Close

Share:

5 Steps to Take When You Have to Trim Staff

Author: Christina Galoozis Date: June 24, 2010

You depend on your team to make your business profitable, and they depend on your business to make a living. That’s why it’s incredibly unfortunate when you have to let an employee go for financial reasons.

“Reducing staff is perhaps the most difficult employment decision a manager makes, especially when they have no other options and it becomes necessary to eliminate a role that has nothing to do with an individual, or his or her performance,” says Susan Cucuzza, founder of Live Forward LLC, a professional coaching and development firm based in Cleveland. It can be particularly wrenching in a small business, where employees are often treated like family.

Unfortunately having to trim staff is sometimes an unavoidable reality and should be handled delicately. Here’s a guide on how to best facilitate the process.

1. Initiate the conversation. To downplay attention from other workers, Cucuzza says you should ask the employee into your office through whichever channel you normally use—phone, email or walking up to their desk.

2. Watch your language. Your employee might already be suspicious and feel tense, so it’s important not to beat around the bush. Cucuzza says to first briefly explain the state of the business to provide context—i.e. “As you know, we have been challenged to look closely at our costs.” Or, “The economy has brought us financial challenges to work through, including reducing costs in a number of areas.” Then go straight into the reason for the meeting—i.e. “While we have tried to reduce budgets and costs in every possible way, we unfortunately need to reduce our headcount. Your position is being eliminated.”

3. Provide sympathetic support. Cucuzza highly recommends having a box of Kleenex in the room because an emotional reaction is common. Explain that it was a very difficult decision to make and that it was not performance-based—the position is going away. If you want to, in an effort to show support, offer to serve as a reference for them during their job search.

4. Go over the logistics. Though it’s an emotional meeting, it’s important to go over the procedural details. Here’s what Cucuzza says to remember to discuss:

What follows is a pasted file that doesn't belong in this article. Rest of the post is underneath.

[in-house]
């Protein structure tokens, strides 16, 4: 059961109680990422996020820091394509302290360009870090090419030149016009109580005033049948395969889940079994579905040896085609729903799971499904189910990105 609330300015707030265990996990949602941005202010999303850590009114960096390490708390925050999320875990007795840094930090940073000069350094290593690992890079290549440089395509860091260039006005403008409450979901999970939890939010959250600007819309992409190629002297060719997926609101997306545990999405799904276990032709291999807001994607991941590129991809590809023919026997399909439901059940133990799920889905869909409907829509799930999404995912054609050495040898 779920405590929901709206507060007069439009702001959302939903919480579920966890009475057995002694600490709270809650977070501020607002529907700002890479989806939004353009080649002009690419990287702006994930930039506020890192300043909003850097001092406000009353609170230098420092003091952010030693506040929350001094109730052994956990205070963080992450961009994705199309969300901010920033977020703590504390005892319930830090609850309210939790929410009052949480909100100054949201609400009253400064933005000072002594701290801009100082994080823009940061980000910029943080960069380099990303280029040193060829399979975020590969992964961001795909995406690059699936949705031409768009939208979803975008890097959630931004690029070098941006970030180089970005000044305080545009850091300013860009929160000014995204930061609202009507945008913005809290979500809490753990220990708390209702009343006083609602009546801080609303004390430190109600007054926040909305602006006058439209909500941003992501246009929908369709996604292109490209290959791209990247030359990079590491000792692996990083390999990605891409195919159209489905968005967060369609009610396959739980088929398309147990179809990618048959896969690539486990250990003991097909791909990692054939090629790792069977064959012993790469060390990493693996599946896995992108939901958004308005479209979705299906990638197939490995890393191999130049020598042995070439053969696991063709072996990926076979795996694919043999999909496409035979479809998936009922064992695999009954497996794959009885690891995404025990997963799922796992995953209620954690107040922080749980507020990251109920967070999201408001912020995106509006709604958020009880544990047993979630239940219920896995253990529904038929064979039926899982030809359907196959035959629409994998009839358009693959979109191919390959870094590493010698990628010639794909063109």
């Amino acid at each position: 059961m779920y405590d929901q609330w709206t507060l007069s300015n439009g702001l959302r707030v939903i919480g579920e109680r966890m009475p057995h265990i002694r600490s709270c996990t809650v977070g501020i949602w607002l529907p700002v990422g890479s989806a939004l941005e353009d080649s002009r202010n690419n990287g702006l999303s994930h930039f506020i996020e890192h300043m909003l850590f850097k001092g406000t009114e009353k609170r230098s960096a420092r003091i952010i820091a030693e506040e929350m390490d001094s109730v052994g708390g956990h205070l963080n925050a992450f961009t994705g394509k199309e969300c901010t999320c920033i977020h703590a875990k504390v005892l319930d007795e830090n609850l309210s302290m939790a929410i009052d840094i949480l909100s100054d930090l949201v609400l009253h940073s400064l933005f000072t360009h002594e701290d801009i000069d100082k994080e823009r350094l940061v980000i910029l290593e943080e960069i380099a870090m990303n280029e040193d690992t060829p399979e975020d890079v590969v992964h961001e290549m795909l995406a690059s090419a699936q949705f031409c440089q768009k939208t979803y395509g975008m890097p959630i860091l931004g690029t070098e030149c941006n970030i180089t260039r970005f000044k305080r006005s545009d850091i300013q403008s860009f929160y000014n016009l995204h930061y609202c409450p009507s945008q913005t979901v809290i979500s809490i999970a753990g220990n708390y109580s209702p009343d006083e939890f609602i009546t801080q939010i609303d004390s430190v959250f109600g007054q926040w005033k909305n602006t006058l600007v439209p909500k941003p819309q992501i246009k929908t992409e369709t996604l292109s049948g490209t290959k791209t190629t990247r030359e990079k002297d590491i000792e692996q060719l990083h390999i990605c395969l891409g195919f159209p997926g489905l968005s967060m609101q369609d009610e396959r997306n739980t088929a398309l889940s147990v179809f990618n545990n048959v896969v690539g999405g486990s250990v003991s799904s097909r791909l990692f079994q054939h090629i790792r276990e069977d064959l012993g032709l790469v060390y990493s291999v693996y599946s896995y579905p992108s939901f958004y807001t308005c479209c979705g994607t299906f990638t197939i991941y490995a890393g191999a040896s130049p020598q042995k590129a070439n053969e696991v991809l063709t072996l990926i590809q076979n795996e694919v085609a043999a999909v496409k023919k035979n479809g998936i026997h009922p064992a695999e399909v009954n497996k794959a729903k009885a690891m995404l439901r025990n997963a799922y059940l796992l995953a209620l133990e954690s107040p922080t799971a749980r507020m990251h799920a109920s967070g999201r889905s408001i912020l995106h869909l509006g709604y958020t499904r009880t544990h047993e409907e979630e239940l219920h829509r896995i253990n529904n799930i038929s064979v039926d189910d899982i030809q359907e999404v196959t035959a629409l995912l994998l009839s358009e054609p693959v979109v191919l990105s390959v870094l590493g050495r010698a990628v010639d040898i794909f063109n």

• The employee’s last day
  • Method of final paycheck (which might include vacation/time off payout)
  • Severance package terms
  • Logistics and timing of packing up their belongings
  • Collection of company property (i.e. laptop, employee ID, office keys, company credit card, etc.)

5. Have a discussion with the rest of your staff. The employee—or employees—being let go isn’t the only who feels the tension. Chances are the rest of your employees are extremely nervous after seeing one of their own being let go. Cucuzza recommends having a staff meeting as soon as possible to explain the business situation that led to the layoff. If it is a one-time event, Cucuzza says to tell the team that there’s no plan to reduce more staff, but the company must continue to monitor its financial situation. Then, she recommends opening up the floor for them to ask questions, vent or express what they feel.

“Answer as many questions as you can that do not violate the laid-off employee’s privacy or reveal confidential information,” she says. “The bottom line is that you want to be as open and transparent as possible.”

blog comments powered by Disqus

Subscribe For Free News And Tips

Enter your email to get FREE small business insights. Learn more

NFIB.com Poll: Sponsored by Insightly

Do you use a CRM to manage customer information?





POLL RESULTS

Do you use a CRM to manage customer information?

Yes, I use a CRM. - ( 91 votes )

CRM? I use Excel. - ( 40 votes )

Excel? I use paper and pencil! - ( 16 votes )

No, I don't use any CRM system. - ( 43 votes )